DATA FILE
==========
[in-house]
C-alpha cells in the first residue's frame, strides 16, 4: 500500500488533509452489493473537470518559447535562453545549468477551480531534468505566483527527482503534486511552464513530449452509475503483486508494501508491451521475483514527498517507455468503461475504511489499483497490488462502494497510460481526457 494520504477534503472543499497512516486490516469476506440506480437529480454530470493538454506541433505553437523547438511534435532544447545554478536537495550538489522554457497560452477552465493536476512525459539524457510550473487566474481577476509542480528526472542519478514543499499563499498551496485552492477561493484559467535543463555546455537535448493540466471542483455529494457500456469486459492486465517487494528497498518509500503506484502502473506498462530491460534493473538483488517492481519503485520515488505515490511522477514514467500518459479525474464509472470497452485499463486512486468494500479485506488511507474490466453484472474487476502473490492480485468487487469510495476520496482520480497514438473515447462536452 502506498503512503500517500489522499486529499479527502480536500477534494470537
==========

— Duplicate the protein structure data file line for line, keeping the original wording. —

[in-house]
C-alpha cells in the first residue's frame, strides 16, 4: 500500500488533509452489493473537470518559447535562453545549468477551480531534468505566483527527482503534486511552464513530449452509475503483486508494501508491451521475483514527498517507455468503461475504511489499483497490488462502494497510460481526457 494520504477534503472543499497512516486490516469476506440506480437529480454530470493538454506541433505553437523547438511534435532544447545554478536537495550538489522554457497560452477552465493536476512525459539524457510550473487566474481577476509542480528526472542519478514543499499563499498551496485552492477561493484559467535543463555546455537535448493540466471542483455529494457500456469486459492486465517487494528497498518509500503506484502502473506498462530491460534493473538483488517492481519503485520515488505515490511522477514514467500518459479525474464509472470497452485499463486512486468494500479485506488511507474490466453484472474487476502473490492480485468487487469510495476520496482520480497514438473515447462536452 502506498503512503500517500489522499486529499479527502480536500477534494470537